A History of St Illtyd’s Church, Oxwich

St Illtyd’s stands on ground said to have been sacred since the C6 and is one of three Gower churches dedicated to the Celtic Saint who had founded the monastic settlement at Llantwit Major in the Vale of Glamorgan. On the slopes of a wooded headland, the church has a very special location. After the annual Maundy Thursday Service, it is very moving to leave the church in silence and enjoy the beauty of a Spring evening, walking down through the woods and looking across Oxwich Bay at the sunshine on the magnificent coastline, stretching east to Three Cliffs Bay and beyond. It is possible that the original village of Oxwich was near the shore below the church but was forced to move inland as the sea encroached. The church, probably a mix of C12 Early English, with later C14 Decorated features, consists of a chancel, nave and western tower, the lower part of which forms the entrance porch.

The chancel, said to be the original C6th cell, is narrow and by far the smallest of all in the Gower churches. In a finely decorated arched recess on its north wall lie the effigies of two beautifully carved figures – a C14 or early C15 knight in armour of mail and plate with his lady in flowing robes and long falling sleeves, collar and cuff.  The consensus among historians is that they probably represent Sir John Penrice (c. 1350-1410) and his wife Margaret Fleming, who held the manor of Oxwich at the time the effigies were made. Locally the feature has long been known as the ‘Doolamur’s Hole’. Recent research however has suggested that the effigies were originally located separately and elsewhere in the church . It is also thought that stone variations on the outside wall indicate the existence of a shrine where it would have been possible to see relics hidden underneath the inside recess. The altar table was carved from teak by the Rev. J D Davies from West Gower and presented by him to the church in the 1890’s. The rood (the Cross) above the chancel arch is a fine work of art placed exactly where the original rood- beam had rested and is in memory of the Rector from 1879 to 1918, the Revd. Stephen William Jenkins.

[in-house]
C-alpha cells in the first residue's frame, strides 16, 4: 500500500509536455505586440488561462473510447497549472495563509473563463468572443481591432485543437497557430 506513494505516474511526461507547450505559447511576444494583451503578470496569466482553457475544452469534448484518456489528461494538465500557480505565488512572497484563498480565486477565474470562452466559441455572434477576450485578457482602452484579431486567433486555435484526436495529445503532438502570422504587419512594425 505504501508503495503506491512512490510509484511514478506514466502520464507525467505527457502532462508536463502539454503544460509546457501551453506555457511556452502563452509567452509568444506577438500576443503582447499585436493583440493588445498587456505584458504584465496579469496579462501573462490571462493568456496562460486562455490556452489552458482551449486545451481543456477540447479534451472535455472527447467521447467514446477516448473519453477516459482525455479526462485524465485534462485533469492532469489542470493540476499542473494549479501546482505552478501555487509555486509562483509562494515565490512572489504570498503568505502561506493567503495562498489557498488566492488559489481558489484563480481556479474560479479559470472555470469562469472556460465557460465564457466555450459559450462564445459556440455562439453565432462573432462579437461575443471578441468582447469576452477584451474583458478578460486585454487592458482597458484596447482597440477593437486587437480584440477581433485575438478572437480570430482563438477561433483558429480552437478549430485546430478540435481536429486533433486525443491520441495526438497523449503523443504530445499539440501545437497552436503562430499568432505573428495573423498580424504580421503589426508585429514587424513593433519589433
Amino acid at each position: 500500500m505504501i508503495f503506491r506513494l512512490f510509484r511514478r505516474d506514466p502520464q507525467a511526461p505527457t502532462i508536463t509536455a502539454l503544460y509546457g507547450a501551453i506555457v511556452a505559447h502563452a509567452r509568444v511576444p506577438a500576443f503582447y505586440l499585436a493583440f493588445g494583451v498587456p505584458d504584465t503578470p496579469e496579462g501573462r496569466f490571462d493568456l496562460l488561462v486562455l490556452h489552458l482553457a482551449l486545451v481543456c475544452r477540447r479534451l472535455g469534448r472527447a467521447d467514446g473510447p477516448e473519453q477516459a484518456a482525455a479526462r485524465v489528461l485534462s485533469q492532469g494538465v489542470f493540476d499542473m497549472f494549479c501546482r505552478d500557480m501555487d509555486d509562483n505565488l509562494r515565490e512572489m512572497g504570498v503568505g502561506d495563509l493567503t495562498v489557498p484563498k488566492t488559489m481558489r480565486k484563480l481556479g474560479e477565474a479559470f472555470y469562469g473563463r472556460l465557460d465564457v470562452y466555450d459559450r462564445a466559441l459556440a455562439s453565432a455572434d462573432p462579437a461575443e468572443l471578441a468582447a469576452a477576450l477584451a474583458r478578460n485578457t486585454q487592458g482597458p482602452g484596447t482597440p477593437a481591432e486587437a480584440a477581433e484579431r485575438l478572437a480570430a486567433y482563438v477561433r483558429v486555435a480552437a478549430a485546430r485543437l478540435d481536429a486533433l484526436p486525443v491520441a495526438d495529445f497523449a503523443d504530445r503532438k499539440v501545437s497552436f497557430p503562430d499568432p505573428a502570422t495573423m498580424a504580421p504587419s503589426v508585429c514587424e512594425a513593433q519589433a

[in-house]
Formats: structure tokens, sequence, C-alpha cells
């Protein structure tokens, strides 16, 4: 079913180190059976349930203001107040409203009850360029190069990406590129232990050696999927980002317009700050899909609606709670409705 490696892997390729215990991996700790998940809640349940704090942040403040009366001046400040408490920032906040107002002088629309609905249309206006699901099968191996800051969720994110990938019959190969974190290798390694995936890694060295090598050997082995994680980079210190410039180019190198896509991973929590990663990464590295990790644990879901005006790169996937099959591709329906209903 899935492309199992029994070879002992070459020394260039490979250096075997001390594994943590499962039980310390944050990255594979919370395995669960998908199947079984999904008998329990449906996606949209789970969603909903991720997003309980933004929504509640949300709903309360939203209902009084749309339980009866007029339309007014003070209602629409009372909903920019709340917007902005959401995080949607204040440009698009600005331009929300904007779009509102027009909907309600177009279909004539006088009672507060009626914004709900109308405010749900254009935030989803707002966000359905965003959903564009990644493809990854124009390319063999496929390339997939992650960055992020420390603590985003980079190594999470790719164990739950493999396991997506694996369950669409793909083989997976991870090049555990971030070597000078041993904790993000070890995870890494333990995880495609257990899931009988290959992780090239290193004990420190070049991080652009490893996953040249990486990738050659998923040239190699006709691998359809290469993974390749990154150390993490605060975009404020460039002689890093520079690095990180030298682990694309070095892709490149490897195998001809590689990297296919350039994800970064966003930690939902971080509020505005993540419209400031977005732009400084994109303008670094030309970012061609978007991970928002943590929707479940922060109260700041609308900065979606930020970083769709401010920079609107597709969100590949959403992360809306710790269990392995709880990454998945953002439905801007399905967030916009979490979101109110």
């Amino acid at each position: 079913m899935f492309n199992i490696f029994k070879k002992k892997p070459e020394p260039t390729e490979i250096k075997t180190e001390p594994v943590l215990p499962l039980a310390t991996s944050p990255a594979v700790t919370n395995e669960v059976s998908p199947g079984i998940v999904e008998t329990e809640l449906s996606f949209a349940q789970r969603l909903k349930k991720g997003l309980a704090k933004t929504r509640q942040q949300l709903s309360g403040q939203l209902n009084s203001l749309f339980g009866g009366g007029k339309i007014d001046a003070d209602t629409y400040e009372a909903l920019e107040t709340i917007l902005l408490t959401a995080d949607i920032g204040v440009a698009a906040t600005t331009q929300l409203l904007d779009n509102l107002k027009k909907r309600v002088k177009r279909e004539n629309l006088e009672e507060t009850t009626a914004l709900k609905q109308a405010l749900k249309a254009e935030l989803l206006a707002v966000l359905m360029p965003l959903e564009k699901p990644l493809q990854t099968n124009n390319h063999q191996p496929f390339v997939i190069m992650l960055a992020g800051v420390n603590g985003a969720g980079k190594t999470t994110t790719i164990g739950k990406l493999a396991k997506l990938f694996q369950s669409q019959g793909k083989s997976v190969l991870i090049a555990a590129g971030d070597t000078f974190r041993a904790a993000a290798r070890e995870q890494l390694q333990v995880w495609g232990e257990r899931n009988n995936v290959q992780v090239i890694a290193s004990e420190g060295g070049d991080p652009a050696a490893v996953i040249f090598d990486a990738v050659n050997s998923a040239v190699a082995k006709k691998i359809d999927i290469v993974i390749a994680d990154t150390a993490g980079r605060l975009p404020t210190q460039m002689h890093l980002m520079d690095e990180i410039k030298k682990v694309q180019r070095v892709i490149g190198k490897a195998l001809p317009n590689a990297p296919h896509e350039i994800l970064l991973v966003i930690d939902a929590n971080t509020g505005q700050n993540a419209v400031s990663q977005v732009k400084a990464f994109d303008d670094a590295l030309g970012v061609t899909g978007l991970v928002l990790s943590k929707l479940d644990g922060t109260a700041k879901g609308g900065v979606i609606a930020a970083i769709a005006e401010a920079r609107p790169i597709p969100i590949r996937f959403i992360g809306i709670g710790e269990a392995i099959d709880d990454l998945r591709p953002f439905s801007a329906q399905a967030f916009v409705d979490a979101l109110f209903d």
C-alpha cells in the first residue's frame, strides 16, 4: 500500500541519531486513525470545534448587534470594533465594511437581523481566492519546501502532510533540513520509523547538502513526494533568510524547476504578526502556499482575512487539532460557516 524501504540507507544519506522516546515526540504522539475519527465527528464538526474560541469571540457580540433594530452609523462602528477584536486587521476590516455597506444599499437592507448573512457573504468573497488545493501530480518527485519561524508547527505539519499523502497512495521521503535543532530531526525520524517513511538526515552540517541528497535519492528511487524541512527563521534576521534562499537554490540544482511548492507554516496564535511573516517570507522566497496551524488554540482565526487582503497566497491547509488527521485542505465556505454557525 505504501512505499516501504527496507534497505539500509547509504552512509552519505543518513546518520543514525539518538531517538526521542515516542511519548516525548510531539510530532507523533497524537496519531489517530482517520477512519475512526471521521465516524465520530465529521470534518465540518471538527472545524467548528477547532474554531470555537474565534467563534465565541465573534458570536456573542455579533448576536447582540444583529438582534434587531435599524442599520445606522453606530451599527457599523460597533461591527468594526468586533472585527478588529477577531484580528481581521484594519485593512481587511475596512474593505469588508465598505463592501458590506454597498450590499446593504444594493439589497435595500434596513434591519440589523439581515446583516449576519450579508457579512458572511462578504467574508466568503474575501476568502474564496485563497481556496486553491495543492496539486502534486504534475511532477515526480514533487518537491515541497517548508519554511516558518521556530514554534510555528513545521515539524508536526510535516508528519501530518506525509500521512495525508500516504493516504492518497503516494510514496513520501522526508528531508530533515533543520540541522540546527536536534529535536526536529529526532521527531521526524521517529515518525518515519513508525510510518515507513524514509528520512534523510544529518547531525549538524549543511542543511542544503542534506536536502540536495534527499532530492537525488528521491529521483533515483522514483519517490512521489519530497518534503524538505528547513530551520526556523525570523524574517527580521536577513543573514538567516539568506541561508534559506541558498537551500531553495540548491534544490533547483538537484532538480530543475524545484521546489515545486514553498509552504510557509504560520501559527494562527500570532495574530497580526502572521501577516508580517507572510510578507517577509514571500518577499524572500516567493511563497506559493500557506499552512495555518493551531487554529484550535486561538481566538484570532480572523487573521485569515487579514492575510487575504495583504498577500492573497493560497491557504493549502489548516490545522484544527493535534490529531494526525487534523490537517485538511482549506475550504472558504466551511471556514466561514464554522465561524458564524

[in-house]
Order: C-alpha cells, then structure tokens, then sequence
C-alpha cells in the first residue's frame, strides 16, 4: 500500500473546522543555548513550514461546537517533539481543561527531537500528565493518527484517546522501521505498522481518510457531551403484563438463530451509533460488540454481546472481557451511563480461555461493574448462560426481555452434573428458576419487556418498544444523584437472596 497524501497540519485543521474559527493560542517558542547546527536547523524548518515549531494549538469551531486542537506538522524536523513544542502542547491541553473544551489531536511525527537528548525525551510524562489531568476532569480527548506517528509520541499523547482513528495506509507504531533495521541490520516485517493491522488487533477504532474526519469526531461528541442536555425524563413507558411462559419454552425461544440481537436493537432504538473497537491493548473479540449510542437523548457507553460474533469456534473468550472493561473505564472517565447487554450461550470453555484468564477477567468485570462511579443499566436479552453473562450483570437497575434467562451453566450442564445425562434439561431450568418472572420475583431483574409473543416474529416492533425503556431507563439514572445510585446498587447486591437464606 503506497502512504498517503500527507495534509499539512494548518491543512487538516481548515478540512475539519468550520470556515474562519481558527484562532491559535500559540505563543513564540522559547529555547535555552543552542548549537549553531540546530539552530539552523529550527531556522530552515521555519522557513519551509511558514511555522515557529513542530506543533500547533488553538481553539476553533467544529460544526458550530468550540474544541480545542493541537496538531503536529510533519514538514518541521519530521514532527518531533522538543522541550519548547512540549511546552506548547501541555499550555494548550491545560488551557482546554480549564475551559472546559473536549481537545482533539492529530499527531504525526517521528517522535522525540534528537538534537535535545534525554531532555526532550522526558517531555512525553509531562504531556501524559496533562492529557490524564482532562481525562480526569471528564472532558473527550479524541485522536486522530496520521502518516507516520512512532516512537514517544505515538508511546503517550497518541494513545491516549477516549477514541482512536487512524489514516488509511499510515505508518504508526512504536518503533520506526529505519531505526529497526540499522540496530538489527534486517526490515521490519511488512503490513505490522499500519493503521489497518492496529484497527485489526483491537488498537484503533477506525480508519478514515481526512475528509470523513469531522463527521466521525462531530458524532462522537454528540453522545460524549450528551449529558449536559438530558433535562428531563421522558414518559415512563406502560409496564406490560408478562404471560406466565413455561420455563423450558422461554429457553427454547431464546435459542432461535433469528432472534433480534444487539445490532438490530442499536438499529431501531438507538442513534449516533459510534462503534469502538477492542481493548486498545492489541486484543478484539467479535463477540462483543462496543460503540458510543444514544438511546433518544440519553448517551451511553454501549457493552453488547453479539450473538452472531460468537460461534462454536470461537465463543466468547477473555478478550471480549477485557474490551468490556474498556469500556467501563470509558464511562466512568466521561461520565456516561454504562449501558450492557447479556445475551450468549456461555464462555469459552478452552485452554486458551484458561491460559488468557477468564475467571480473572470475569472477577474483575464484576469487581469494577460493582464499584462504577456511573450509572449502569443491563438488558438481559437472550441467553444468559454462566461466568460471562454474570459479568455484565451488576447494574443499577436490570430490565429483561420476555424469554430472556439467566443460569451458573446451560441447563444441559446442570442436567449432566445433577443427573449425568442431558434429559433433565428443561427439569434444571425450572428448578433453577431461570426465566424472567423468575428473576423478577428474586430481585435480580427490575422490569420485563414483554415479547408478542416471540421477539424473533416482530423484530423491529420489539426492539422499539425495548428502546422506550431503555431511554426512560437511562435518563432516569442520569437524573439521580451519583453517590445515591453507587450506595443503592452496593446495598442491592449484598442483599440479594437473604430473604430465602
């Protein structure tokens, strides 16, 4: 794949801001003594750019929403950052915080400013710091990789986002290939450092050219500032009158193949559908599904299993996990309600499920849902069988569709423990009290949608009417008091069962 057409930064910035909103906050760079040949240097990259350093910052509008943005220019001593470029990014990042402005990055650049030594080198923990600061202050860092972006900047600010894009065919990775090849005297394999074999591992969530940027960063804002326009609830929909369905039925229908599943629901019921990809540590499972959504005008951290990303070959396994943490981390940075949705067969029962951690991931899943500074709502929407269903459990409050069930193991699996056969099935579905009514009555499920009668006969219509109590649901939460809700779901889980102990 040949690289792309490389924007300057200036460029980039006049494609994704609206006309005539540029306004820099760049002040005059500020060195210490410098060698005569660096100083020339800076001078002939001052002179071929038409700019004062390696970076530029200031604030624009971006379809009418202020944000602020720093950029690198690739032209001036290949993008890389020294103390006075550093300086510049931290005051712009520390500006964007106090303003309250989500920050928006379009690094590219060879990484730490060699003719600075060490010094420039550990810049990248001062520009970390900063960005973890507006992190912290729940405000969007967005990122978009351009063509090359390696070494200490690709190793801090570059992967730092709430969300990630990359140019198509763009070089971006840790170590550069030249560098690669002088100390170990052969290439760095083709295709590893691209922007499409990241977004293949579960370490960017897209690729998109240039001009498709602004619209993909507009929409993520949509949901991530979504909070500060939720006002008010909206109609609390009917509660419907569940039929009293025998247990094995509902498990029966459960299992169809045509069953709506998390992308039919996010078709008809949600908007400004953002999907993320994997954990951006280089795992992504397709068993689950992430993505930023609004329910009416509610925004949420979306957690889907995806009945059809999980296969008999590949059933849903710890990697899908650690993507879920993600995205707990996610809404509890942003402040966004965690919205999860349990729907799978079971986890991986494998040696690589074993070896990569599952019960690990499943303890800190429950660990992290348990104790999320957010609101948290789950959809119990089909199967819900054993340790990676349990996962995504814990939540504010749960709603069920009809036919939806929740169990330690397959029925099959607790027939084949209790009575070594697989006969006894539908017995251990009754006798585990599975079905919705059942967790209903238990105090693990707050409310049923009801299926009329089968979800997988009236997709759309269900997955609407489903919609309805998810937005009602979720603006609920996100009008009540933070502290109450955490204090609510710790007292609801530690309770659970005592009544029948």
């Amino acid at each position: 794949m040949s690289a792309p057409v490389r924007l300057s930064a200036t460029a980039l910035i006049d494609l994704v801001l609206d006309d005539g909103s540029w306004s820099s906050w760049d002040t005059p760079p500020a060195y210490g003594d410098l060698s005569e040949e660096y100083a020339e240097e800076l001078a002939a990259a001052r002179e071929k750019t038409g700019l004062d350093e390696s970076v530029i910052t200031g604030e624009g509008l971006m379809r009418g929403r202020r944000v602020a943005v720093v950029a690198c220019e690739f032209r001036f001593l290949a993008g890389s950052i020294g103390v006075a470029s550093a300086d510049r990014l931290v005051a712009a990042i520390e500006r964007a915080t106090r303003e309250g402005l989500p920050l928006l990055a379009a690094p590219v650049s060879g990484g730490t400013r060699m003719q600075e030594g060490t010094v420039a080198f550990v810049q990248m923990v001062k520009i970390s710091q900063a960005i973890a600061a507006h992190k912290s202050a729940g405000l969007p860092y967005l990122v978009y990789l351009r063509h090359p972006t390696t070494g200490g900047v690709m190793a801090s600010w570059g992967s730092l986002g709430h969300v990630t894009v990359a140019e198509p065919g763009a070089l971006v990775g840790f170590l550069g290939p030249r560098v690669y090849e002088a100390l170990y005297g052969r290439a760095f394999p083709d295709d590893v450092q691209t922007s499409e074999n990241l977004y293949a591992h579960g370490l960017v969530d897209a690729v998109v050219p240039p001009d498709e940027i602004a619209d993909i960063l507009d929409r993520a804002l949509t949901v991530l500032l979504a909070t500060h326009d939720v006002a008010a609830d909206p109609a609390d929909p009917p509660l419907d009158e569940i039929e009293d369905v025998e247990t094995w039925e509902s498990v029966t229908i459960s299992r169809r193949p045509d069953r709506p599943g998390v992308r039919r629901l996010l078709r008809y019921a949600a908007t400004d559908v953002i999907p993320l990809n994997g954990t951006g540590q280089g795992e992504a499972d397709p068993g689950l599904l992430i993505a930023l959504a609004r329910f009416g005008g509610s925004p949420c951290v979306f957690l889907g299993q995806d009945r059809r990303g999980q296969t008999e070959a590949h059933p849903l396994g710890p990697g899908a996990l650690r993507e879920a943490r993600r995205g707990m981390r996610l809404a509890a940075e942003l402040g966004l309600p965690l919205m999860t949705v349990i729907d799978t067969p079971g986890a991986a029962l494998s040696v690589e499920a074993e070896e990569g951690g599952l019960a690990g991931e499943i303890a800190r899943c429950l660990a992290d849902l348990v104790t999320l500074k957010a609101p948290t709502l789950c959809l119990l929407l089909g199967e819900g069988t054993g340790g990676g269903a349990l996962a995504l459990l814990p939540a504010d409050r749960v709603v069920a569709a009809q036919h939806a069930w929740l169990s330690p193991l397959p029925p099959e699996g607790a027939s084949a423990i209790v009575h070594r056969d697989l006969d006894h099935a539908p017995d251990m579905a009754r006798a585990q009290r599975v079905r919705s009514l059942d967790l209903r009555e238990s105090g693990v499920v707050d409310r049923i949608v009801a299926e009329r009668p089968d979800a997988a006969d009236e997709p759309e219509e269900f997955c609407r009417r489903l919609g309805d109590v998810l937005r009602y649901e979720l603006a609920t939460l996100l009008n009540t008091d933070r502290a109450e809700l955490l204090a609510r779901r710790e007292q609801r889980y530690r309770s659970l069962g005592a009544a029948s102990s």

The church has numerous other features of interest. The fine C14 two- glass east window is of the Decorated period with the stained glass depicting two Celtic Saints, David and Illtyd added in 1893. In 1969 a stained glass window, showing St Francis preaching to the birds was installed in the square-headed lancet window in the south wall of the nave. On the south side of the chancel arch there are interesting memorials to the local Bevan family in the C18, including a good example of ‘grave humour’.

A restoration in 1891, entirely funded by Miss Emily Talbot and costing £1000, involved inserting three new windows, one in the chancel and two in the nave, renewing the roof, adding a vestry and laying a new wood block floor in the nave. The bowl of the font is very old and hewn out of a block of Sutton stone by a mason’s adze, a very ancient tool. It is unreliably reported that it might have been brought to Oxwich by St Illtyd himself! Until 1890 it was fixed into the wall in the south west corner but in 1928 it was re-set on three short rough-stone stone blocks into a circular base, all of the same Sutton stone. In 1891two memorial stones were discovered in the nave: one lying face downwards and the other face upwards. Both were moved and placed each side on the interior walls of the tower porch. One refers to a Rector of Oxwich from 1320 -23 and the second to ‘Hugh, formerly pious rector of St Illtyd’s.’ This was the Revd. Hugh Gore, ejected under the Commonwealth in 1650 and at some time Bishop of Lismore and Waterford in Ireland. He was also the founder of Swansea Grammar School – now Bishop Gore School. The tower is a good example of C14 work, with a corbel table beneath the battlement. The bell, also C14 but recast in 1892, bears the original inscription, ‘Sancta Maria ora pro nobis’ – Holy Mary, pray for us.

A well known London name is linked to the decoration of the chancel ceiling, very recently illuminated by the installation of special lighting. This was painted in 1931 by Lesley Young, the scenic artist from Sadler’s Wells and paid for by Dame Lilian Baylis, manager of the Old Vic in London and several other companies some of which later evolved into the National Theatre and the Royal Ballet. She spent many holidays in Oxwich Rectory with the Rector’s family and, like many others, loved the little church.

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